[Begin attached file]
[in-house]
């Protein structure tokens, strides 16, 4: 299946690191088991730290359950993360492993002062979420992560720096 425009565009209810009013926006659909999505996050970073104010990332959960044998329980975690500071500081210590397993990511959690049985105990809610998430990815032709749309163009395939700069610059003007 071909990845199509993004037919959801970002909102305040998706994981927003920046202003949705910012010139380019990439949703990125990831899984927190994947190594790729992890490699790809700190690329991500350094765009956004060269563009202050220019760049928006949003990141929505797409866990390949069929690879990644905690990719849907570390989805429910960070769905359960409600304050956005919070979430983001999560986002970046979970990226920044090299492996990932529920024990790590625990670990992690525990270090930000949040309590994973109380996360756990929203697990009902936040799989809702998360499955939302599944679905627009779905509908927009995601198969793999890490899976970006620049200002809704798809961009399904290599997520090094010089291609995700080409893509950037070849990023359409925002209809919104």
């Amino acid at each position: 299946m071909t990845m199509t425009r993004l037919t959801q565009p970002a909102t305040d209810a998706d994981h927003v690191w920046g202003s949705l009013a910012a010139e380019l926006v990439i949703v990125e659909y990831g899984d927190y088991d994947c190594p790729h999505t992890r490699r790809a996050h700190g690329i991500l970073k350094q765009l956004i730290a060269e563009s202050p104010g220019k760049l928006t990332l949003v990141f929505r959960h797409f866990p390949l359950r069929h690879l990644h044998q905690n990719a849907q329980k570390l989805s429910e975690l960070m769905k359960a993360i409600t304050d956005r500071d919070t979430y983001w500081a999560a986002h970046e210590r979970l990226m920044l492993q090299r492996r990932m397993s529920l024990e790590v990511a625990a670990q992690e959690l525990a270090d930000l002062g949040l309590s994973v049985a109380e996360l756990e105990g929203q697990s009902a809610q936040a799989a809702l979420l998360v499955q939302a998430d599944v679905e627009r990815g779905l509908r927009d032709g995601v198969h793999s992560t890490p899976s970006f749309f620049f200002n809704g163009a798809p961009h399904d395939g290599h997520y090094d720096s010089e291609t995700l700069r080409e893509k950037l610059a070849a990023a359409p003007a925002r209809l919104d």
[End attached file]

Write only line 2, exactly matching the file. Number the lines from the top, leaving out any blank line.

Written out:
């Protein structure tokens, strides 16, 4: 299946690191088991730290359950993360492993002062979420992560720096 425009565009209810009013926006659909999505996050970073104010990332959960044998329980975690500071500081210590397993990511959690049985105990809610998430990815032709749309163009395939700069610059003007 071909990845199509993004037919959801970002909102305040998706994981927003920046202003949705910012010139380019990439949703990125990831899984927190994947190594790729992890490699790809700190690329991500350094765009956004060269563009202050220019760049928006949003990141929505797409866990390949069929690879990644905690990719849907570390989805429910960070769905359960409600304050956005919070979430983001999560986002970046979970990226920044090299492996990932529920024990790590625990670990992690525990270090930000949040309590994973109380996360756990929203697990009902936040799989809702998360499955939302599944679905627009779905509908927009995601198969793999890490899976970006620049200002809704798809961009399904290599997520090094010089291609995700080409893509950037070849990023359409925002209809919104």